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Belgian Telecom Becomes First To Accept Bitcoin

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  • by Optimal Cynic (2886377) on Saturday December 21, 2013 @02:14PM (#45754793)

    Could this be the tipping point for both BitCoin and payment by mobile phone?"

    No. Hopefully this particular hopeful news article questioning doesn't last as long as the "Is this the year of Linux on the desktop?" one.

  • by mark-t (151149) <markt@lynx . b c.ca> on Saturday December 21, 2013 @02:22PM (#45754857) Journal
    You can't generally set a value for something of worth in bitcoin, because its value changes too much... sometimes even from one day to the next. The only way to manage it at all is to always deal in x dollars worth of bitcoin, in which case the dollar is still the currency being used.
    • Re:Too unstable (Score:4, Informative)

      by TheRealMindChild (743925) on Saturday December 21, 2013 @02:32PM (#45754925) Homepage Journal
      x currency worth of bitcoins. There are other countries out there with their own currencies
      • by mark-t (151149)
        Fair enough... I apologize profusely for my lack of global inclusion.
      • x currency worth of bitcoins. There are other countries out there with their own currenciesAre there? Generally speaking, Americans don't seem to be aware of the fact. Or care, if they are.

        • by easyTree (1042254)

          I saw a snippet of a documentary on TV years ago (before I removed it from the house) which revealed that a survey had highlighted that fifty percent of Americans don't know that there *are* other countries!

          • by GNious (953874)

            I assume that was before the US went on an invasion-spree....?

          • by Joce640k (829181)

            I get that if you ask them if "Paris" is a country they might say "yes" but if they watch TV they must at least know the "enemy" countries - Iran, Iraq, Russia, China...etc.

    • Like almost all online merchants who accept Bitcoin, they set their price in euros or dollars and the price in BTC is calculated at the moment of sale. Mobile Vikings uses BitPay [bitpay.com] as a payment processor who offers this service, another one is Coinbase [coinbase.com].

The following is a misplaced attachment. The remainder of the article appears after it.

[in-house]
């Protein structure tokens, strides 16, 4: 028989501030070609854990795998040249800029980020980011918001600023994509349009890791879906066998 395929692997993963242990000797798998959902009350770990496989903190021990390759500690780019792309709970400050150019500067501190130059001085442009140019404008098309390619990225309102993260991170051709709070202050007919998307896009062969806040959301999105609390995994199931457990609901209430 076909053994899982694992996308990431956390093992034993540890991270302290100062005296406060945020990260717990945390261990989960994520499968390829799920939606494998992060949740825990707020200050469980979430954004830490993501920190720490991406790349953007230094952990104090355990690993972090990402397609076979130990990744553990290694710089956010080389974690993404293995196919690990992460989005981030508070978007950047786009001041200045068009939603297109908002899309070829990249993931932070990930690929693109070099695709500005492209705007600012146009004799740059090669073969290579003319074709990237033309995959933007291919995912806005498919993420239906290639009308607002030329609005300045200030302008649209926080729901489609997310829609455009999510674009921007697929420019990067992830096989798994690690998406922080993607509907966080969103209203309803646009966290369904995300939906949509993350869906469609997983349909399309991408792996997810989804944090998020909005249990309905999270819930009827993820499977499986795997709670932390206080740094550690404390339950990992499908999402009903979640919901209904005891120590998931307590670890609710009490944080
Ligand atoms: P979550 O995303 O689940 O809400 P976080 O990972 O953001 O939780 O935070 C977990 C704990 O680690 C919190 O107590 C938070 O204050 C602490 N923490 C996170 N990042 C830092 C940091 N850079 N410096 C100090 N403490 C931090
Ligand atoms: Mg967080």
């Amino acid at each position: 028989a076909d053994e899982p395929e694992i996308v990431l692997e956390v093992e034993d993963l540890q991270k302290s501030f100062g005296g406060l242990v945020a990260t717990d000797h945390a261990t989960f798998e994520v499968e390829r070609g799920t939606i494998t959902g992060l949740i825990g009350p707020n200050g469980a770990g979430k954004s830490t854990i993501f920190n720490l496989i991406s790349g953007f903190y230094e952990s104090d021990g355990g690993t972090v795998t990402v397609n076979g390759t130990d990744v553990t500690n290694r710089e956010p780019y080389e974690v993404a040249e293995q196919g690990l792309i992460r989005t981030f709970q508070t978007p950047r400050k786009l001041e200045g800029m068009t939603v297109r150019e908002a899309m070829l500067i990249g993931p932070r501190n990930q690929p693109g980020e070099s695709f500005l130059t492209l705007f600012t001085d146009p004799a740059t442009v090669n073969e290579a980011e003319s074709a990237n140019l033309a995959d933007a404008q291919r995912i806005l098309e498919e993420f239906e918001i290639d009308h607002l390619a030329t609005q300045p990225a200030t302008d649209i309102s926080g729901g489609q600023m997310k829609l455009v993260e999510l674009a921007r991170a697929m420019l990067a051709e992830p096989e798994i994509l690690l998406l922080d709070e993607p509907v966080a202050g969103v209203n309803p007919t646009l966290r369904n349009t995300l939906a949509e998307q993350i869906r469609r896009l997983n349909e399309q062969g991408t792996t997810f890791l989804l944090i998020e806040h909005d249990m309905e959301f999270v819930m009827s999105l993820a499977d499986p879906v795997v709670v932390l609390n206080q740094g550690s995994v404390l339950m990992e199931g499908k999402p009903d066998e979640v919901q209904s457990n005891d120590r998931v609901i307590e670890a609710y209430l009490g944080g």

• by vinehair (1937606)
        This kind of service doesn't help at all with future planning of finances, as would what you'd expect with a mobile phone plan. Sure, these services help with the immediate case, but if I have a recurring payment of $20, say, every month, what good is that to me if XBT have just tanked yet again and I have less than half in my wallet than I had planned for? The stability is the biggest (one of the only?) problems left with bitcoin to solve before it could see wider use, and this right now is just a novelt
        • This kind of service doesn't help at all with future planning of finances, as would what you'd expect with a mobile phone plan. Sure, these services help with the immediate case, but if I have a recurring payment of $20, say, every month, what good is that to me if XBT have just tanked yet again and I have less than half in my wallet than I had planned for?

          The stability is the biggest (one of the only?) problems left with bitcoin to solve before it could see wider use, and this right now is just a novelty way to pay the odd bill or two for a slim margin of customers, from a company that has made its name with similar novel marketing tactics.

          Indeed... now people in Belgium can pretend they're living in Venezuela, where people pay in bolivars indexed against the item's value in USD.

        • by Smauler (915644)

          This kind of service doesn't help at all with future planning of finances